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a promise had nothing to do with the conduct of affairs of state. He who could lie most adroitly was the best man. Granvelle fills his letters with innuendoes against Egmont and Orange, all the while protesting that he would not have a hair of their heads injured. It is he, according to Motley, who puts into Philip's mind the thoughts he is to think, almost in the words in which he is to utter them. Philip had his own strength, but he was slow to come to a conclusion. Granvelle knew how to clarify that muddy stream of ideas.
The preceding work shows the Dutch states in the beginning and progress of their struggle against the tyranny of Philip; the United Netherlands shows Holland as a rising hope of Protestantism, as a nation to be reckoned with in the diplomacy of Europe.
The Spanish king is still writing letters, still concocting schemes for conquest, still enmeshing friends and enemies alike in a web of falsehood. He is drawn off for the moment from his mission in the Netherlands to extend his conquests elsewhere. These proposed conquests have exactly one object—to enable the spirit of despotism to maintain the old mastery of mankind.' 'Countries and nations being regarded as private 'property to be inherited or bequeathed to a 'few favored individuals, . . . it had now become right and proper for the Spanish monarch to 'annex Scotland, England, and France to the very
'considerable possessions which were already his
A picturesque episode of the attempt upon England was the Armada. To this enterprise Motley gives one of his best and most thrilling chapters. Equally fascinating is the account of the attempt upon France, the battle of Ivry (when the white plume of Henry of Navarre carried the hopes of all liberal-minded men), and the terrible siege of Paris which almost immediately followed. Rarely 'have men at any epoch defended their fatherland ' against foreign oppression with more heroism 'than that which was manifested by the Parisians ' of 1590 in resisting religious toleration, and in 'obeying a foreign and priestly despotism.'
Perhaps there are not to be found in the historian's works more striking passages than those in which are described the last days of Philip the Second. To Philip's fortitude, in agony as poignant as any he had visited upon his miserable victims, the historian gives unstinted praise. The account, which rests upon documentary basis, presents an accumulation of horrors from which a Zola or a Flaubert might have learned a lesson. The king died with a clear conscience, having upon his soul the blood of uncounted numbers of human beings, and providing in his will that 'thirty thousand masses should be said for his soul.'
'It seems like mere railing to specify his crimes,' says Motley. "The horrible monotony of his career
stupefies the mind until it is ready to accept the principle of evil as the fundamental law of the 'land.' Motley's conclusion is that Philip the Second of Spain was Machiavelli's greatest pupil.
What remains of the book after Philip's death lacks neither literary interest nor historic value. But we have something akin to the feeling which comes over us when the chief character in a play dies before the last act; we question for a moment whether the interest will hold. That dominant and sinister personality leaves a void which the exploits of Prince Maurice hardly serve to fill. With these exploits, however, and a discussion of the causes leading to the Twelve Years' Truce, Motley concluded the History of the United Netherlands.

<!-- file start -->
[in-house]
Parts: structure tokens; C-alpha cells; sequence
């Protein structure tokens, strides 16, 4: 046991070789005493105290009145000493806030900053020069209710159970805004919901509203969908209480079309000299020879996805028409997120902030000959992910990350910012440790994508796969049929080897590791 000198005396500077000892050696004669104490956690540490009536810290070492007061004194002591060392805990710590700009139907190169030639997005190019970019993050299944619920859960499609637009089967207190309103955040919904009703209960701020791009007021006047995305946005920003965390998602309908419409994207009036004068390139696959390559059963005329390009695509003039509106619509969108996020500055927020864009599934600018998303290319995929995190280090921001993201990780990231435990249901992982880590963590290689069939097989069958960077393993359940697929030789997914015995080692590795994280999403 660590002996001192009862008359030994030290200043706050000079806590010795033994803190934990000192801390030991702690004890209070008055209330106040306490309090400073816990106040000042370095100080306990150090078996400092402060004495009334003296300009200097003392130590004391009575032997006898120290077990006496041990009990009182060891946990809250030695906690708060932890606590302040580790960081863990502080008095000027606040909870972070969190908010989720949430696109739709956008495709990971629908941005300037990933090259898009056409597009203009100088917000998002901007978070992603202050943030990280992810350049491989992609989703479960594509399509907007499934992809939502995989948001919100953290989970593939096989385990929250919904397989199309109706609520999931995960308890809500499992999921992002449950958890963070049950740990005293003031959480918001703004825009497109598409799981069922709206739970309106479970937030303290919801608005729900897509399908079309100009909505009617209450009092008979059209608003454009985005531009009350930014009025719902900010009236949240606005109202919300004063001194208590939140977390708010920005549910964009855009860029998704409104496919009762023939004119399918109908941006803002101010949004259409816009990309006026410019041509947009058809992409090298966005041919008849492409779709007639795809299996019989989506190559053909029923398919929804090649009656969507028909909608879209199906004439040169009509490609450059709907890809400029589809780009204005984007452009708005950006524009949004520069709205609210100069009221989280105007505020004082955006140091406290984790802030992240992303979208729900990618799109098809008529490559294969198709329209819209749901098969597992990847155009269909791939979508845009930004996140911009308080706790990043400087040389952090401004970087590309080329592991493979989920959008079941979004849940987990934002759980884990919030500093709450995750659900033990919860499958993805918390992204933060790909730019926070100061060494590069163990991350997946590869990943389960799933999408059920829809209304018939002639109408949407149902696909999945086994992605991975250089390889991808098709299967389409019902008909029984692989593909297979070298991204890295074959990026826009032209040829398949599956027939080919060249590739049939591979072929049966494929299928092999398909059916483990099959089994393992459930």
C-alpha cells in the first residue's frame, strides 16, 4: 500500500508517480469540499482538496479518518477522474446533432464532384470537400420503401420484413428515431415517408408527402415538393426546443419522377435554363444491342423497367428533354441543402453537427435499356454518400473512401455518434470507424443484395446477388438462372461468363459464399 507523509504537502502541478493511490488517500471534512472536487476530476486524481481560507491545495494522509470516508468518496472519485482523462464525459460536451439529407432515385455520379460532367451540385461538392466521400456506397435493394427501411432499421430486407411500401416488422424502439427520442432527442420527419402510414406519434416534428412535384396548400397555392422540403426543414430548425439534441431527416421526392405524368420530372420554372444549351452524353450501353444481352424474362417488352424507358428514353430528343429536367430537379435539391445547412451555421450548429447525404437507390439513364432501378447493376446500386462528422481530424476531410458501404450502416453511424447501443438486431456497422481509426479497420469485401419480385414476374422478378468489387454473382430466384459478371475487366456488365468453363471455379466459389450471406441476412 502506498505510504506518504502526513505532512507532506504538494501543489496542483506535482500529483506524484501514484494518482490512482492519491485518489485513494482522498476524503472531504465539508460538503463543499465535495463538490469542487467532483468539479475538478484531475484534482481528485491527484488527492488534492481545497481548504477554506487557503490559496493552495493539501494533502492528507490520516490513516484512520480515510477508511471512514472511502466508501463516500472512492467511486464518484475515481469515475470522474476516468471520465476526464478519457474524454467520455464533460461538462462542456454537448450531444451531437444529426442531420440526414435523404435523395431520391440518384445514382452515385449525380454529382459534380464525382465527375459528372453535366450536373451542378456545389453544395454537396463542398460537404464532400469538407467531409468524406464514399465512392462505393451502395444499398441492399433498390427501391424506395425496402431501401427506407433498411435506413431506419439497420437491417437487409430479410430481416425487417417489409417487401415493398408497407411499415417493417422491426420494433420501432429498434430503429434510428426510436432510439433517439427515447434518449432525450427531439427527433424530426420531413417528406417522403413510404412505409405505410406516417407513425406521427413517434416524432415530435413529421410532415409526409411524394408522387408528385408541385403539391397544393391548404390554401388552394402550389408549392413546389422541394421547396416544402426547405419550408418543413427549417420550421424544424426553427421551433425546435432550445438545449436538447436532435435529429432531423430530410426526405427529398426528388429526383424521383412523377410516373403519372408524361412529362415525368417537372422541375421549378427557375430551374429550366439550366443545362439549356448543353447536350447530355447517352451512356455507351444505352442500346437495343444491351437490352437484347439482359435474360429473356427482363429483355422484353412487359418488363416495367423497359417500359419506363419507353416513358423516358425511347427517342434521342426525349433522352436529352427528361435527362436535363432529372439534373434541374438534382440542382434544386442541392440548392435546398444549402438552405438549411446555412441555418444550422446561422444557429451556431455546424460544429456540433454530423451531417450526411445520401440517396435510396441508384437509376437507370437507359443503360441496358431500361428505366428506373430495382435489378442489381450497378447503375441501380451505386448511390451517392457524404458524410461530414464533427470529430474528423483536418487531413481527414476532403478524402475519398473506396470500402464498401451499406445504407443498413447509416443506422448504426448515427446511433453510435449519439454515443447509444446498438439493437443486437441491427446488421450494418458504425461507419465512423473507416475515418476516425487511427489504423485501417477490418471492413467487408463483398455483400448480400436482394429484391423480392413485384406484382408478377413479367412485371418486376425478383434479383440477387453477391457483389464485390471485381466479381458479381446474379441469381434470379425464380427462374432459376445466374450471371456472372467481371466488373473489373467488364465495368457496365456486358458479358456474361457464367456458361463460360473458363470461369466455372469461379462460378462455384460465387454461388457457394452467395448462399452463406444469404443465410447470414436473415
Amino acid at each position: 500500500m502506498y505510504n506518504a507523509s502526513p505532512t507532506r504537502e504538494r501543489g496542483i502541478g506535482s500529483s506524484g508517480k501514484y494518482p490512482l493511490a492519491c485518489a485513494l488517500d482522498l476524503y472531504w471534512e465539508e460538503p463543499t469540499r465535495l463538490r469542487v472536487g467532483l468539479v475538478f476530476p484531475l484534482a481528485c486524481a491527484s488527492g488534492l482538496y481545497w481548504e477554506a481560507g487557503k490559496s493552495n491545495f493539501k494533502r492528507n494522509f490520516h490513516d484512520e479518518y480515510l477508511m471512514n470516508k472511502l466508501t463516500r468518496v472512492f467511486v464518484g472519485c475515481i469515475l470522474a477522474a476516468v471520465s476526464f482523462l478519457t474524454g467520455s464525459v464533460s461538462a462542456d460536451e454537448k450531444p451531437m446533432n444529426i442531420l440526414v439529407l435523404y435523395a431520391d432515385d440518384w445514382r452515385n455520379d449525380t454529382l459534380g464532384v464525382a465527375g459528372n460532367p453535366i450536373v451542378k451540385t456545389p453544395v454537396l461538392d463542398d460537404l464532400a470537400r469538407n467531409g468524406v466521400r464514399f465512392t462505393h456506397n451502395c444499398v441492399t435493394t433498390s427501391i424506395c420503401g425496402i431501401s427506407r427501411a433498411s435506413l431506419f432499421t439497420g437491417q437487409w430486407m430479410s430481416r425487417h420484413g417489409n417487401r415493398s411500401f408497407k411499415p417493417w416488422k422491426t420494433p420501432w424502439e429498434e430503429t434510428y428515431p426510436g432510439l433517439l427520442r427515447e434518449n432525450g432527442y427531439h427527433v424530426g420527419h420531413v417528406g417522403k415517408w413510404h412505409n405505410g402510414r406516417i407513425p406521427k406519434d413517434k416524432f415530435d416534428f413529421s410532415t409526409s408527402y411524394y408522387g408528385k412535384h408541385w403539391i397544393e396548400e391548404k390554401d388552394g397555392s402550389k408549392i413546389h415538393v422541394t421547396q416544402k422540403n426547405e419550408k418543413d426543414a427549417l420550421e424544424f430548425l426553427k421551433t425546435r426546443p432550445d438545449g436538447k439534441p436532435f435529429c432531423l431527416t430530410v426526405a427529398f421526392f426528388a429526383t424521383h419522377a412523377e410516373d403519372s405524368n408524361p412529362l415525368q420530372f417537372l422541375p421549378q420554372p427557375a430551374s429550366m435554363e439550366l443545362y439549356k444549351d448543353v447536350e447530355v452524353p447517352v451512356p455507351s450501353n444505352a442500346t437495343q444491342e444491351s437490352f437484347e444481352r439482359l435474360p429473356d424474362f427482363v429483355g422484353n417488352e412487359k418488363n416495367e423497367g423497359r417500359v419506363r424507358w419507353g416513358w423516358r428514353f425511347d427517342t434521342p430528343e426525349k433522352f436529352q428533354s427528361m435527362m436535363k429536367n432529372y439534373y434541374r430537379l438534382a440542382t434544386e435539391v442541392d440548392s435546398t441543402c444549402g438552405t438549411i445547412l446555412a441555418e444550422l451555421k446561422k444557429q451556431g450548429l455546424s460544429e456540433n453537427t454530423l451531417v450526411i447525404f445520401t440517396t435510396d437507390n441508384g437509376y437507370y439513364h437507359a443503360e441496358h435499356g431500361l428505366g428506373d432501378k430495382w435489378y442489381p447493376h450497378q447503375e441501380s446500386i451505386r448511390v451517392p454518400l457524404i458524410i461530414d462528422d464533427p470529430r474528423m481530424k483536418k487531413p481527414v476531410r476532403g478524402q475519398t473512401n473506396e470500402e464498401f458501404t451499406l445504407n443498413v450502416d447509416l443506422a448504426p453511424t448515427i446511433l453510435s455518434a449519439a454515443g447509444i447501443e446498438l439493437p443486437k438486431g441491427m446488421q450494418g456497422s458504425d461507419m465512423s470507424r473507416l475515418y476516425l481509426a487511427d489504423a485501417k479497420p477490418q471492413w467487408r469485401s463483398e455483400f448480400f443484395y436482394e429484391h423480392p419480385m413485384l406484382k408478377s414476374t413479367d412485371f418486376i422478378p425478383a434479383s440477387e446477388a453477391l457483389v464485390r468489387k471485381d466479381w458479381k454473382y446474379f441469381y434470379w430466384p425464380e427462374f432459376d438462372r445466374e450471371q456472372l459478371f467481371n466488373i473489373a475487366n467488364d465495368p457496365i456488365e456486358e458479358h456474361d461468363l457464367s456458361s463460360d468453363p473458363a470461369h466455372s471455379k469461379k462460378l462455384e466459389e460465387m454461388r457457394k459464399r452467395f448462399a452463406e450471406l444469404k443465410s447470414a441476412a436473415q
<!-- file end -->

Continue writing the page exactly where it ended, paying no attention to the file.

In the last of his three great works, John of Barneveld, Motley gave full expression to his generous partisanship of all that seemed to him to stand for the spirit of liberty. With a contempt for the subtleties of theological speculation, the historian was by instinct 'Remonstrant,' that is, anti-Calvinistic, and found in Barneveld one of his heroes. He has painted a wonderful picture of the old advocate's trial and death. Hounded daily by twenty-four judges, many of them his personal enemies, compelled to rely on his powerful memory in reviewing the events and explaining the acts of his forty-three years of public service, denied books, denied counsel, denied a knowledge in advance of the charges made against him, denied
access to the notes of his examination as it proceeded, denied everything suggested by the words 'law' and 'justice,' Barneveld came out of the ordeal so triumphantly that the announcement of his sentence might well have moved him to say: 'I am ready enough to die, but I cannot compre'hend why I am to die.'
In characterization of men, in searching analysis of causes and motives, in brilliant description, and in manly eloquence, Motley's John of Barneveld equals its predecessors, while the note of passion is if anything intensified by the bitter experiences through which the historian had so recently passed.
A fitting postlude to Motley's work as a whole may be found in the last sentence of the United Netherlands. It makes clear the motives other than scholarly and creative which led to the writing of these splendid narratives. Says the historian: If by his labors a generous love has been 'fostered for that blessing, without which every'thing that this earth can afford is worthless,— 'freedom of thought, of speech, and of life, his 'highest wish has been fulfilled.'